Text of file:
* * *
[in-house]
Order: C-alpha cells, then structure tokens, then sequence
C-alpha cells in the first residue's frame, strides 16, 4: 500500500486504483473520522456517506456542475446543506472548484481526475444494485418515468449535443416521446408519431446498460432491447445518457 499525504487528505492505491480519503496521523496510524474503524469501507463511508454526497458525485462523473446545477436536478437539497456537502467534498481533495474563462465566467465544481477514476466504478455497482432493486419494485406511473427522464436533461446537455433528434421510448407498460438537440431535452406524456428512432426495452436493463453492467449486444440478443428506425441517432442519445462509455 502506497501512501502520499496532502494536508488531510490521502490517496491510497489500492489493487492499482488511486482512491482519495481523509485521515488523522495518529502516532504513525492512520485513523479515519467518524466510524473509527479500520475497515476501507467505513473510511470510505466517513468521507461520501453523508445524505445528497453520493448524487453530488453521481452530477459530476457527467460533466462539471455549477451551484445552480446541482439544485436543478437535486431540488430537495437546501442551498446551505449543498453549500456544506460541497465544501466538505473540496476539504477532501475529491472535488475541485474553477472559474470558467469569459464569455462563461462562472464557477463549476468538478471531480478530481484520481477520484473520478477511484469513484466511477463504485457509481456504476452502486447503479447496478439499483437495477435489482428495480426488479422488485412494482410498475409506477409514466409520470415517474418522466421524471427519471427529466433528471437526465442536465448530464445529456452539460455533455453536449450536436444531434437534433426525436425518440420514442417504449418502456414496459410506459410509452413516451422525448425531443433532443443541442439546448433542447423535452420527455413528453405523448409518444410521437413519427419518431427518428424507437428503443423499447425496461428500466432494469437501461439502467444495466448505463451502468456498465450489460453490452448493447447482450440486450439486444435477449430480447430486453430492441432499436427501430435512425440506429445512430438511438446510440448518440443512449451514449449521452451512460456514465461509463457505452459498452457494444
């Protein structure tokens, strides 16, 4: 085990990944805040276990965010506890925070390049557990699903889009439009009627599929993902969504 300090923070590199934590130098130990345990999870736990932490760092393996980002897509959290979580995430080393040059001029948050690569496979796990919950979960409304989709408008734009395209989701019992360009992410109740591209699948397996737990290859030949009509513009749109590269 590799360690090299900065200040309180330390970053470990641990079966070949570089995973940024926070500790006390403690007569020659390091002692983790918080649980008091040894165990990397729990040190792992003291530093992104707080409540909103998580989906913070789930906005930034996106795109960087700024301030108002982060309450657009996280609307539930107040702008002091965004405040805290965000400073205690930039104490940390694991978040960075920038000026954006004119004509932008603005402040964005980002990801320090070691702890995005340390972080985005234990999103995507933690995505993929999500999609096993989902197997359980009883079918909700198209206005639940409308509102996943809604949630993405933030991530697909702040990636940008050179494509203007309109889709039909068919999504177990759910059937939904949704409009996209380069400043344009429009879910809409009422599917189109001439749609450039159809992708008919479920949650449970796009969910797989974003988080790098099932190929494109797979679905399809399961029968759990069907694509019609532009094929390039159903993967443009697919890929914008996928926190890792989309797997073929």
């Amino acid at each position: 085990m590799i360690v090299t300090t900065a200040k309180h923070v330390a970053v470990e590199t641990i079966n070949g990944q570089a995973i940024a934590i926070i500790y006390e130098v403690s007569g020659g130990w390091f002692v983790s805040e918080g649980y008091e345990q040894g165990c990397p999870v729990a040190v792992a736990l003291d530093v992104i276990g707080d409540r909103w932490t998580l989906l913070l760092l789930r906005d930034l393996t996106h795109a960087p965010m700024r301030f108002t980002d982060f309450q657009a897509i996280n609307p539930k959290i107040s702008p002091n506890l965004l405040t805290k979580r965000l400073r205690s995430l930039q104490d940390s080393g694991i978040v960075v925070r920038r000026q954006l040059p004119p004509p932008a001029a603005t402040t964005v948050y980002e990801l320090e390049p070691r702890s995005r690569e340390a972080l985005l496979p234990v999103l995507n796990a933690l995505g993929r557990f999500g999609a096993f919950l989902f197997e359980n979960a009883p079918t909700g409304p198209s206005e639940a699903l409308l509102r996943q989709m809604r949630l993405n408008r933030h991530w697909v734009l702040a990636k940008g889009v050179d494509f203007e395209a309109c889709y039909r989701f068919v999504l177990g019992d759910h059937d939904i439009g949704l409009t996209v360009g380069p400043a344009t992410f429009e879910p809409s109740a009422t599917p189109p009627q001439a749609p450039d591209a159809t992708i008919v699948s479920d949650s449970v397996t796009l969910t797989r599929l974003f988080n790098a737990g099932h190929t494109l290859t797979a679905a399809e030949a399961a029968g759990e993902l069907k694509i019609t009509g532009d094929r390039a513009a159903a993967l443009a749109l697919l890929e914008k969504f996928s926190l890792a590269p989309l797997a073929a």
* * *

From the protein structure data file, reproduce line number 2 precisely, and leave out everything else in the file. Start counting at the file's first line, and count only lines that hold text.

Order: C-alpha cells, then structure tokens, then sequence